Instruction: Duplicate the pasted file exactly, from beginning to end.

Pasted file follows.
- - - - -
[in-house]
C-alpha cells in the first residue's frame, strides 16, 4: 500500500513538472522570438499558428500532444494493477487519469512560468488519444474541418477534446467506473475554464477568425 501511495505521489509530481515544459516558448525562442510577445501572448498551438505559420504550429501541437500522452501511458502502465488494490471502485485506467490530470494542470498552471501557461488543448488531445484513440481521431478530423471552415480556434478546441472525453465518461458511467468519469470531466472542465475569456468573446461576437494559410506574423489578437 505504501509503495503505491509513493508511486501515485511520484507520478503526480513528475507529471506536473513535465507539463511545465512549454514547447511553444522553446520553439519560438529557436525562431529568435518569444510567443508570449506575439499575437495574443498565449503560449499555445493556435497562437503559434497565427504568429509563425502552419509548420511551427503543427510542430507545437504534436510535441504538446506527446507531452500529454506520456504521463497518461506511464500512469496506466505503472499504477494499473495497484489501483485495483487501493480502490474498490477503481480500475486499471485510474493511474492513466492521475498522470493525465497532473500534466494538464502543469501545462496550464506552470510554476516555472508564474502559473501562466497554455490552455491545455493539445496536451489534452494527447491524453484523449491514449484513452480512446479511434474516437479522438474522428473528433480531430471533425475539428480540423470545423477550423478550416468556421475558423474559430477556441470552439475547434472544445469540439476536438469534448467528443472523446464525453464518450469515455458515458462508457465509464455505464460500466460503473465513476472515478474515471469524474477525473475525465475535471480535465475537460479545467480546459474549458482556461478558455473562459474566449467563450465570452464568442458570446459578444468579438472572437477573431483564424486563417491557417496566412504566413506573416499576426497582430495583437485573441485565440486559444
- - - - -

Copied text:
[in-house]
C-alpha cells in the first residue's frame, strides 16, 4: 500500500513538472522570438499558428500532444494493477487519469512560468488519444474541418477534446467506473475554464477568425 501511495505521489509530481515544459516558448525562442510577445501572448498551438505559420504550429501541437500522452501511458502502465488494490471502485485506467490530470494542470498552471501557461488543448488531445484513440481521431478530423471552415480556434478546441472525453465518461458511467468519469470531466472542465475569456468573446461576437494559410506574423489578437 505504501509503495503505491509513493508511486501515485511520484507520478503526480513528475507529471506536473513535465507539463511545465512549454514547447511553444522553446520553439519560438529557436525562431529568435518569444510567443508570449506575439499575437495574443498565449503560449499555445493556435497562437503559434497565427504568429509563425502552419509548420511551427503543427510542430507545437504534436510535441504538446506527446507531452500529454506520456504521463497518461506511464500512469496506466505503472499504477494499473495497484489501483485495483487501493480502490474498490477503481480500475486499471485510474493511474492513466492521475498522470493525465497532473500534466494538464502543469501545462496550464506552470510554476516555472508564474502559473501562466497554455490552455491545455493539445496536451489534452494527447491524453484523449491514449484513452480512446479511434474516437479522438474522428473528433480531430471533425475539428480540423470545423477550423478550416468556421475558423474559430477556441470552439475547434472544445469540439476536438469534448467528443472523446464525453464518450469515455458515458462508457465509464455505464460500466460503473465513476472515478474515471469524474477525473475525465475535471480535465475537460479545467480546459474549458482556461478558455473562459474566449467563450465570452464568442458570446459578444468579438472572437477573431483564424486563417491557417496566412504566413506573416499576426497582430495583437485573441485565440486559444